Indeed, Sano’s efforts to get this restriction removed were said to have been greeted enthusiastically by many Korean monks, though they were not enough to convince Koreans to embrace the Nichiren school.6) The Chosôn court continued to vacillate, however, over whether to honor their commitment to Sano, and it was not until 1904 that all government controls on Buddhism halted, marking the official end of the Choson policy of suppression.

 As Sano’s case shows, Japanese interest in Korean Buddhism was hardly benign, and the Japanese ascendancyin Korea during the first half of the twentieth century brought new challenges to the traditional Korean worldview. Waves of Japanese Buddhist missionaries came to proselytize in Korea and made considerable inroads within indigenous Buddhist circles. Because several of the most successful missionary schools–such as Nichiren, Jo – do shinshu – , and the O-tani school of the Highashi Honganji sect of Japanese Pure Land–had no real analogues in Korea, they challenged many of the fundamental teachings and practices of the native Buddhist tradition. There have been few instances in Asian history (with the possible exception of medieval Southeast Asia) where one Buddhist country, with its own deep-seated indigenous traditions, has been colonized by another. Rarer still has it been for the conquerors to have imposed their own tradition on the vanquished. But this is precisely what happened in Korea during the Japanese occupation. Korean monks in the present age continue to react to the legacy of this forced occupation.7)

5) See Takahashi To-ru, Richo- Bukkyo (Yi-Dynasty Buddhism) (1929; reprt. ed., Tokyo: Kokusho Kanko-kai, 1973) pp. 889-897.
6) See some of the examples summarized in Takahashi, Richo- Bukkyo, pp. 897-898.
7) Useful surveys of the Japanese colonial period include Sô Kyôngju,“ Han’guk Pulgyo paengnyônsa”(A Hundred-Year History of Korean Buddhism) Sônggok nonch’ong 4 (August, 1973): 37-78; Kang Sôkchu and Pak Kyônggu – n, Pulgyo kônse paengnyôn (The Most Recent Hundred Years of Buddhism) (Seoul: Chungang Ilbo, 1980), and Yu Pyôngdôk, “Ilche sidae u – i Pulgyo”(Buddhism during the Japanese Colonial Period), in Han’guk Pulgyo sasangsa, Sungsan Pak Kilchin paksa hwagap kinyu – m, edited by Sungsan Pak Kilchin paksa hwagap kinyu – m wiwônhoe (Iri: Wôn’gwang University Press, 1975), pp. 1159-1187. In English, see the survey in Wi Jo Kang, Religion and Politics in Korea Under the Japanese Rule [sic], Studies in Asian Thought and Religion, vol. 5 (Lewiston/Queenston: The Edwin Mellen Press, 1987.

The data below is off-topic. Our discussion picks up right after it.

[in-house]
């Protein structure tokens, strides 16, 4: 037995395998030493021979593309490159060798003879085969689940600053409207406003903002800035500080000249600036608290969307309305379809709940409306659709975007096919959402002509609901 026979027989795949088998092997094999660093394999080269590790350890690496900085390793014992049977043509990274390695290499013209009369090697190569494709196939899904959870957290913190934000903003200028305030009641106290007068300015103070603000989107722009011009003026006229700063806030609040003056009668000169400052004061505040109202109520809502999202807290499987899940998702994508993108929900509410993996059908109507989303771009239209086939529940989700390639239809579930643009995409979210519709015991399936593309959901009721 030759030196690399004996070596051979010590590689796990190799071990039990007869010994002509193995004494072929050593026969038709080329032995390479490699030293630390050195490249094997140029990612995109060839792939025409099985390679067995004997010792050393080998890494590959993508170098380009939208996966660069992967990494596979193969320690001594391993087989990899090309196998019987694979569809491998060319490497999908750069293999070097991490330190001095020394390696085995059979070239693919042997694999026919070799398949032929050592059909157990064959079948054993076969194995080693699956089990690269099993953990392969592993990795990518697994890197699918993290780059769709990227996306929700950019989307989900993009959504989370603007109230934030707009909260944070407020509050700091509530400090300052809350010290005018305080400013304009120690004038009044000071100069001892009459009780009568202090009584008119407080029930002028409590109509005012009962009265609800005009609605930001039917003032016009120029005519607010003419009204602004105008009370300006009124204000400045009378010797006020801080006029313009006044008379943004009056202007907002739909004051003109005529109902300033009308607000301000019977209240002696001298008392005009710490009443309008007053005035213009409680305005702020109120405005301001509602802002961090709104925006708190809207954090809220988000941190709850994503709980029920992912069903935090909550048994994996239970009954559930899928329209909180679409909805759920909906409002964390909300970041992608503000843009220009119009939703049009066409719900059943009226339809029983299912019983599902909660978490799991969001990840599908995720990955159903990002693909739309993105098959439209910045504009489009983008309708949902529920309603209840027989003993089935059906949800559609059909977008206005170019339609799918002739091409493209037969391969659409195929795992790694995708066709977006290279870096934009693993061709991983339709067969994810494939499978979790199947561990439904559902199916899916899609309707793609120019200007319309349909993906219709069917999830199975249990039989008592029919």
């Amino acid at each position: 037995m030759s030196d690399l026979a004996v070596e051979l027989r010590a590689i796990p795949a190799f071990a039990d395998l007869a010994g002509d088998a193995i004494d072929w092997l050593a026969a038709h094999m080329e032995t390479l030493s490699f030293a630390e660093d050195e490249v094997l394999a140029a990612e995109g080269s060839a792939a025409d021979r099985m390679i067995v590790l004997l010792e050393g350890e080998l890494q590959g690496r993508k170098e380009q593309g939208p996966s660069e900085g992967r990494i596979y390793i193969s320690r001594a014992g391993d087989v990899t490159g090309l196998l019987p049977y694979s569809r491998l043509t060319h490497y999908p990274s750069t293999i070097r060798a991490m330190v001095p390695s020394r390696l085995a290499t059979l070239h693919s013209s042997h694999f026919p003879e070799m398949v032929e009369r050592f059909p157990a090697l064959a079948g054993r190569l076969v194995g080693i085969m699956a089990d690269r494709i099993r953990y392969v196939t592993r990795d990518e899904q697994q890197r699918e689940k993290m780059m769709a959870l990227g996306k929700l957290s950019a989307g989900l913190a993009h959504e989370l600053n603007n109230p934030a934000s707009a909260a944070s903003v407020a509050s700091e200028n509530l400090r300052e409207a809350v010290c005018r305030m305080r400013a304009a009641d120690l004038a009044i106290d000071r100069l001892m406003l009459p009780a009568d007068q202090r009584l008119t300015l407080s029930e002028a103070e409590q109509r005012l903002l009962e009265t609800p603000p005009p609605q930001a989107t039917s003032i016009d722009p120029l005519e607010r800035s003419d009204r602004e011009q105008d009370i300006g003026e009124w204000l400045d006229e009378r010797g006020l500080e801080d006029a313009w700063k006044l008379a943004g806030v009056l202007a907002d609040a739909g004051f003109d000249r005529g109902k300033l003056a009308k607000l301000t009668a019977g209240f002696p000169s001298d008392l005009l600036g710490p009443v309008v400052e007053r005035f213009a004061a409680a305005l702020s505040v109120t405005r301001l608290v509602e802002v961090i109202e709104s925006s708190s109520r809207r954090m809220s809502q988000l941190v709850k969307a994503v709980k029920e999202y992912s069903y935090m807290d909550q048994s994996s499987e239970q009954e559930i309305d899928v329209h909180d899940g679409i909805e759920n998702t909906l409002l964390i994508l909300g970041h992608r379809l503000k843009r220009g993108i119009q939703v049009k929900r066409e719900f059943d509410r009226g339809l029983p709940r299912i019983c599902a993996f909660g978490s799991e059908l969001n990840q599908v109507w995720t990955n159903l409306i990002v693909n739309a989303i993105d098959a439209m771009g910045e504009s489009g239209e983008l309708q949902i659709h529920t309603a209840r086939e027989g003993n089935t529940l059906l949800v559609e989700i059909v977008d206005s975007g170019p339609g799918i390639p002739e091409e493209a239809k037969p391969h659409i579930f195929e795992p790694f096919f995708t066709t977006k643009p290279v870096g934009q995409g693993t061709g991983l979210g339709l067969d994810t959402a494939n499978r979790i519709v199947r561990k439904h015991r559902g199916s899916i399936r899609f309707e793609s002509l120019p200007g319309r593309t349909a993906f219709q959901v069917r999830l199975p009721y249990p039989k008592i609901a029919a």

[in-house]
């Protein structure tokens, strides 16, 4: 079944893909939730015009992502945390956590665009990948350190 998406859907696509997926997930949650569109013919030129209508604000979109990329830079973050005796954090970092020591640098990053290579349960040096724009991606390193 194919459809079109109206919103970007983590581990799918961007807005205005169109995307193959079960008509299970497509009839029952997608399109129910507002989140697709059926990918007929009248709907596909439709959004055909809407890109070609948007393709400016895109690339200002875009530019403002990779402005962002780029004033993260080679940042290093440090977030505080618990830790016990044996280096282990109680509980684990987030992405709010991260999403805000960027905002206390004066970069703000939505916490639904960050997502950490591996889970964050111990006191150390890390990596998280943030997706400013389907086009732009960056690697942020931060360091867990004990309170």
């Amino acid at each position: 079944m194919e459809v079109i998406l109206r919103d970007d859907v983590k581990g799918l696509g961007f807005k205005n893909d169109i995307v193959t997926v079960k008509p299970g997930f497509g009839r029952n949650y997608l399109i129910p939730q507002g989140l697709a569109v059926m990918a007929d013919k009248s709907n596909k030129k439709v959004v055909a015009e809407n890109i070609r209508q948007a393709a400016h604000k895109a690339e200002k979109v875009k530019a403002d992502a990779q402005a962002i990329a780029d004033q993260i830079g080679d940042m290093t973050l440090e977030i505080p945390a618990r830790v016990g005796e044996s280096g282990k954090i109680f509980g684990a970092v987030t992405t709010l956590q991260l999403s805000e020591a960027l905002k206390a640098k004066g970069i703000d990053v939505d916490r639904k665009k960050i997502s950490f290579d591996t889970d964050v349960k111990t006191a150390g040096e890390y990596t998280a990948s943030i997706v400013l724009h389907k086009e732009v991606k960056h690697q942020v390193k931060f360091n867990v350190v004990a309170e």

Japanese motives in introducing their own forms of Buddhism into  Korea were not always as sinister as Korean nativistic scholarship would lead us to believe. True, the Japanese colonial administration did see religion, and especially Buddhism, as a tool of government policy, much as Buddhism had been exploited by the military government in Japan during the Meiji Restoration. Missionaries from such Japanese Buddhist sects as the Nichiren Sho – shu – and Jo – do shinshu – lobbied to be allowed to proselytize in Korea. While such missionary activities began in the Japanese expatriate enclaves, the Japanese colonial administration subsequently encouraged missionaries to extend their activities into Korean communities as well, as a means of exerting ideological control over the native populace. Periodic attempts were even made to force Korean Buddhism to merge with one or another Japanese sects, moves that would have obliterated the independent identity of the indigenous church. To the Koreans, the most notorious of these attempts was an agreement reached in October 1910 by Yi Hoegwang (1840-after 1925) of the new Wônjong (Consummate School) to merge Korean Buddhism into the Japanese So – to – school, the Zen school whose“ gradualist”ideology, the Koreans protested, had the least affinities with the putative“ subitism”of traditional Korean Buddhism. While this merger was soon scuttled, it nevertheless attests to the seriousness of these new political pressures the Japanese exerted on Korean Buddhism. But we also cannot deny the altruism of some Japanese missionaries, who were sincerely concernedwith rehabilitating Buddhism after its long suppression by the dominant Neo-Confucian ideologues of the Chosôn dynasty.

 The Japanese colonial administration also intervened directly in Korean Buddhist affairs, intervention that had in fact begun soon after the Japanese annexation of Korea. Governor-General Terauchi Masatake promulgated a series of measures in November, 1906, that began to place regulations on Korean Buddhism similar to those placed on Japanese Buddhism during the Meiji Restoration.8) Finally, the Korean Monastery Law (jisatsurei Kor. sach’allyông) of June 3, 1911, formalized direct Japanese supervision of Buddhist temples and in 1912 established a new, centralized system of government control, in which the abbots of thirty (later thirty-one) head monasteries (ponsan), all licensed and confirmed by the Japanese government, controlled a large number of smaller branch temples (malsa).9)